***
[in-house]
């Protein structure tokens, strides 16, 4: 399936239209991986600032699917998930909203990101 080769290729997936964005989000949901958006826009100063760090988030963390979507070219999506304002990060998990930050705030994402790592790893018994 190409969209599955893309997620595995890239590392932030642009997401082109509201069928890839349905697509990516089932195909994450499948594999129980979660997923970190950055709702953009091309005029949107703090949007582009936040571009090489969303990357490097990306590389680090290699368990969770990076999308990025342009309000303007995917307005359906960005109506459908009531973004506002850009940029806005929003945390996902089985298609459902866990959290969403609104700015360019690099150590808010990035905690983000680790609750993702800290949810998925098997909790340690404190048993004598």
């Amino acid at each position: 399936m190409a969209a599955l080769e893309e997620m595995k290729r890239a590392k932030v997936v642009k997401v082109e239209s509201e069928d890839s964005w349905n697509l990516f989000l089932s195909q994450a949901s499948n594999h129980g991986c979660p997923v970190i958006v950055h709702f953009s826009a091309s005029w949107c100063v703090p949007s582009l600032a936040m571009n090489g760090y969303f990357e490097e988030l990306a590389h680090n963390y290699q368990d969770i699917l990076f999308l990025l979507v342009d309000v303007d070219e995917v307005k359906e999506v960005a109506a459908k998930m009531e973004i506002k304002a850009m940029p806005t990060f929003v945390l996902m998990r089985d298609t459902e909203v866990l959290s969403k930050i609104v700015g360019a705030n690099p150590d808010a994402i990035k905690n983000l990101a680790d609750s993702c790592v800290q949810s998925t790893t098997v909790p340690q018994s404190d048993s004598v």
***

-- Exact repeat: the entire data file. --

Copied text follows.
[in-house]
């Protein structure tokens, strides 16, 4: 399936239209991986600032699917998930909203990101 080769290729997936964005989000949901958006826009100063760090988030963390979507070219999506304002990060998990930050705030994402790592790893018994 190409969209599955893309997620595995890239590392932030642009997401082109509201069928890839349905697509990516089932195909994450499948594999129980979660997923970190950055709702953009091309005029949107703090949007582009936040571009090489969303990357490097990306590389680090290699368990969770990076999308990025342009309000303007995917307005359906960005109506459908009531973004506002850009940029806005929003945390996902089985298609459902866990959290969403609104700015360019690099150590808010990035905690983000680790609750993702800290949810998925098997909790340690404190048993004598």
């Amino acid at each position: 399936m190409a969209a599955l080769e893309e997620m595995k290729r890239a590392k932030v997936v642009k997401v082109e239209s509201e069928d890839s964005w349905n697509l990516f989000l089932s195909q994450a949901s499948n594999h129980g991986c979660p997923v970190i958006v950055h709702f953009s826009a091309s005029w949107c100063v703090p949007s582009l600032a936040m571009n090489g760090y969303f990357e490097e988030l990306a590389h680090n963390y290699q368990d969770i699917l990076f999308l990025l979507v342009d309000v303007d070219e995917v307005k359906e999506v960005a109506a459908k998930m009531e973004i506002k304002a850009m940029p806005t990060f929003v945390l996902m998990r089985d298609t459902e909203v866990l959290s969403k930050i609104v700015g360019a705030n690099p150590d808010a994402i990035k905690n983000l990101a680790d609750s993702c790592v800290q949810s998925t790893t098997v909790p340690q018994s404190d048993s004598v």